Updated: Nov 11, 2020
The FDA recently gave the go-ahead to Yale University researchers and a Connecticut pharma company to study the use of cannabis- based tablets in the treatment of chronic pain and stress. This double-blind, randomized, placebo-controlled clinical trial with human subjects will be the first of its type ever in the United States.
Why is this such a big deal?
Well, with all the talk and hype about medical marijuana laws many people assume that cannabis has been well-researched for its effectiveness. But, those people would be wrong because even though cannabis has a long history of being prescribed for a range of medical concerns, the United States government has strict limitations on conducting cannabis research (for more information see our resource page: History of Cannabis).
What many people don’t know is that about 50 years ago, the US government awarded a contract to the University of Mississippi to grow cannabis solely for research purposes. Sounds good, so what’s the problem, right? Well, there are lots of problems when you consider other government actions and rulings.
First, if you want to do plant-based cannabis research in the US, you need to have a Schedule 1 drug license AND you’re required to use the cannabis crop grown at the National Institute on Drug Abuse (NIDA)-approved facility at Ole Miss.
Still not seeing the problem? Well consider this. You’re part of a research team who wants to develop a plant-based drug using cannabis and study its effect on particular medical problem, let’s say nausea and vomiting in people who are undergoing chemotherapy. Your team gets through the Phase 1 and Phase 2 trials of testing the cannabis-based drug for safety, reliability and efficacy.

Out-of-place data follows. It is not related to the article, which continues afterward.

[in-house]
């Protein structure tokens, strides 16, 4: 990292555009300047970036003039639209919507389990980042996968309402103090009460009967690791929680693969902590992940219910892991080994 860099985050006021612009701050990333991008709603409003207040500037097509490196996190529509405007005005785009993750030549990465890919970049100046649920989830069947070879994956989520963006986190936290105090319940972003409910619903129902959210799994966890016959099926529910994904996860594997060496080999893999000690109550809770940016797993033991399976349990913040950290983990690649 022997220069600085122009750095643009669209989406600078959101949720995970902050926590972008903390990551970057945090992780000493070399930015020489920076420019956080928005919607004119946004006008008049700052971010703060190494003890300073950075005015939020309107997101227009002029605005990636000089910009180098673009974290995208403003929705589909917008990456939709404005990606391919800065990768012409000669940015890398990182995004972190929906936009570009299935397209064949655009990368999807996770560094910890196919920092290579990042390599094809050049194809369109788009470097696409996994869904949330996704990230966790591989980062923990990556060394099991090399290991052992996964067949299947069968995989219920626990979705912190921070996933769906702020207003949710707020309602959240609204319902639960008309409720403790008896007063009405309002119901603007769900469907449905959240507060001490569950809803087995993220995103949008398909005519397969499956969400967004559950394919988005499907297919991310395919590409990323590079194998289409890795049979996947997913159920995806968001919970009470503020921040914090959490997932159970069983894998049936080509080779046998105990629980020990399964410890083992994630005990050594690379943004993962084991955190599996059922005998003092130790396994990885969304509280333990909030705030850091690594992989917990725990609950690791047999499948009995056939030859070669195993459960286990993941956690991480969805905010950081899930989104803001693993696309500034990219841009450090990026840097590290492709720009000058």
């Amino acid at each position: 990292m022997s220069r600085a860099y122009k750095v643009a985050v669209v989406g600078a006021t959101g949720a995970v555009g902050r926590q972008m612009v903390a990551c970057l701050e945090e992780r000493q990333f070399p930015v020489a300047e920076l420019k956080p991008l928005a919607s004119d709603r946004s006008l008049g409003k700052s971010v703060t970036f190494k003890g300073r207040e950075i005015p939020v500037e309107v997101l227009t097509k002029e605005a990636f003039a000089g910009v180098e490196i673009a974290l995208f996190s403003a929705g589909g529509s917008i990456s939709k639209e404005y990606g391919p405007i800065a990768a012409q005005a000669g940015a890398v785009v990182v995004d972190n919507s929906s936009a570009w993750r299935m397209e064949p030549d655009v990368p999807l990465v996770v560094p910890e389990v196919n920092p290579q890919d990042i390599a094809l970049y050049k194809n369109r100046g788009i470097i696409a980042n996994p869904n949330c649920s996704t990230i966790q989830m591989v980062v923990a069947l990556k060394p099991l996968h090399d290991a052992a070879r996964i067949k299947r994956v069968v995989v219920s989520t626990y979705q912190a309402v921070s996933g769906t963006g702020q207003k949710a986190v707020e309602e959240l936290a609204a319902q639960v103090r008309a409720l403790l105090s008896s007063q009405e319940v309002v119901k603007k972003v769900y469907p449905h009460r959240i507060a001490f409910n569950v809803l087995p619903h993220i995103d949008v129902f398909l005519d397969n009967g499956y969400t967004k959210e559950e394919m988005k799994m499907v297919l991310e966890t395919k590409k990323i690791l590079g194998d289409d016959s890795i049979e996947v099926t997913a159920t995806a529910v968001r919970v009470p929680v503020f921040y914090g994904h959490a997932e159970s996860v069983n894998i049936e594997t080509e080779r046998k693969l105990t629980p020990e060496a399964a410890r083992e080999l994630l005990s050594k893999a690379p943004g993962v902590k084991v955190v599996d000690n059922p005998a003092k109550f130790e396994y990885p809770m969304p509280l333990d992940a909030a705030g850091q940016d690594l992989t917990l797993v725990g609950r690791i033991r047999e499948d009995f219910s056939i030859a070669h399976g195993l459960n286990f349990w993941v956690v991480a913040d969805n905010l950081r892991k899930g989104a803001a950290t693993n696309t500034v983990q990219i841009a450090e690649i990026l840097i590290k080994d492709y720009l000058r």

Hooray!! Now onto Phase 3!! You’re ready to test the drug formulation you developed with patients who are undergoing chemotherapy and have nausea and vomiting. But hold on – you can’t do that because according to the Federal Government cannabis is dangerous, has no medicinal use and is a Schedule 1 drug, making it illegal. (for more information see Controlled Substances Act on our resource page: Cannabis Terms)
Now you’re stuck, because you can’t test the cannabis-based medication you developed with patients because it’s illegal. And even if you did and it worked, you wouldn’t be able to bring it to market as long as cannabis is classified as Schedule 1 drug.
So, is it any surprise that for the past 50 years in the United States, no commercially available plant-based medications have come to market using the cannabis crops grown at Ole Miss?
Right now, the first and only plant-based FDA approved medication available in the US is sourced from plants grown in the United Kingdom. It’s called Epidiolex® and is a prescription cannabindiol (CBD) that’s used to treat severe seizure disorders.
The only other cannabis plant-based medication available in the US is Nabiximols (Sativex®), which is currently in a Phase 3 trial for pain relief associated with cancer. Nabiximols® is an oral spray of 1:1 THC:CBD and guess what? The cannabis source is also grown in the UK not in the US.
That’s why the FDA’s recent approval of a human study using cannabis plants from a Connecticut grower is a big deal. A federal agency is actually supporting cannabis research, AND with growers other than Old Miss. This is a promising leap forward from the last 50 years when the only plants allowed for research were tightly controlled by the government. Crops in Connecticut are grown in different soil, under different conditions, and come from different plant varietals. All of these factors are meaningful in botanical research and support the opportunity for different outcomes.
And maybe even more importantly, the Federal government is partnering with a State-run cannabis program expanding the opportunities for research.
With FDA’s interest is the effects of cannabis for medical purposes and the expansion of research options, maybe we’ll see the removal of cannabis from the Schedule 1 list of drugs in the near future.